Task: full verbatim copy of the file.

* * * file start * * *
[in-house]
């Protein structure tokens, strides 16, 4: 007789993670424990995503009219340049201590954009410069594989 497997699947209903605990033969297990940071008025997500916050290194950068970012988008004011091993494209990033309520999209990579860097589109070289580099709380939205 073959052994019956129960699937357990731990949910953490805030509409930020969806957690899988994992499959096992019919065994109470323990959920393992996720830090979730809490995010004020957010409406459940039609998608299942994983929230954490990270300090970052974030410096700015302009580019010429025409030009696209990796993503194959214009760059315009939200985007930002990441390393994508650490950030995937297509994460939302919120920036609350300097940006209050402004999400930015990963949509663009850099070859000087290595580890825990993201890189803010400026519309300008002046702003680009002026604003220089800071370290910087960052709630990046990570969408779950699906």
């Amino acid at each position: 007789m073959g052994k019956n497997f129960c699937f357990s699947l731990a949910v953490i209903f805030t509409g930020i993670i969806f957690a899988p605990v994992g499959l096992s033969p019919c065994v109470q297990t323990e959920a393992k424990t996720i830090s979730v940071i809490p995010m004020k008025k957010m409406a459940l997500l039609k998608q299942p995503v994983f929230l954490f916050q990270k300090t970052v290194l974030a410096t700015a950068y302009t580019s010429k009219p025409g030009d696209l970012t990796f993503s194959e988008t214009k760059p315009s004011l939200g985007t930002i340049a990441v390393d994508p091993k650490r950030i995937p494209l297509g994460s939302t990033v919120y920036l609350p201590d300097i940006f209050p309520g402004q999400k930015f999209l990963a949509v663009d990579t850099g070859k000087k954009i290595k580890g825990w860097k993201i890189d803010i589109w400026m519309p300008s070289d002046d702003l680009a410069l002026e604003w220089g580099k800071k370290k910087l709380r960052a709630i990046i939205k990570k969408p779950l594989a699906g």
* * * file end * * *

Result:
[in-house]
């Protein structure tokens, strides 16, 4: 007789993670424990995503009219340049201590954009410069594989 497997699947209903605990033969297990940071008025997500916050290194950068970012988008004011091993494209990033309520999209990579860097589109070289580099709380939205 073959052994019956129960699937357990731990949910953490805030509409930020969806957690899988994992499959096992019919065994109470323990959920393992996720830090979730809490995010004020957010409406459940039609998608299942994983929230954490990270300090970052974030410096700015302009580019010429025409030009696209990796993503194959214009760059315009939200985007930002990441390393994508650490950030995937297509994460939302919120920036609350300097940006209050402004999400930015990963949509663009850099070859000087290595580890825990993201890189803010400026519309300008002046702003680009002026604003220089800071370290910087960052709630990046990570969408779950699906």
């Amino acid at each position: 007789m073959g052994k019956n497997f129960c699937f357990s699947l731990a949910v953490i209903f805030t509409g930020i993670i969806f957690a899988p605990v994992g499959l096992s033969p019919c065994v109470q297990t323990e959920a393992k424990t996720i830090s979730v940071i809490p995010m004020k008025k957010m409406a459940l997500l039609k998608q299942p995503v994983f929230l954490f916050q990270k300090t970052v290194l974030a410096t700015a950068y302009t580019s010429k009219p025409g030009d696209l970012t990796f993503s194959e988008t214009k760059p315009s004011l939200g985007t930002i340049a990441v390393d994508p091993k650490r950030i995937p494209l297509g994460s939302t990033v919120y920036l609350p201590d300097i940006f209050p309520g402004q999400k930015f999209l990963a949509v663009d990579t850099g070859k000087k954009i290595k580890g825990w860097k993201i890189d803010i589109w400026m519309p300008s070289d002046d702003l680009a410069l002026e604003w220089g580099k800071k370290k910087l709380r960052a709630i990046i939205k990570k969408p779950l594989a699906g």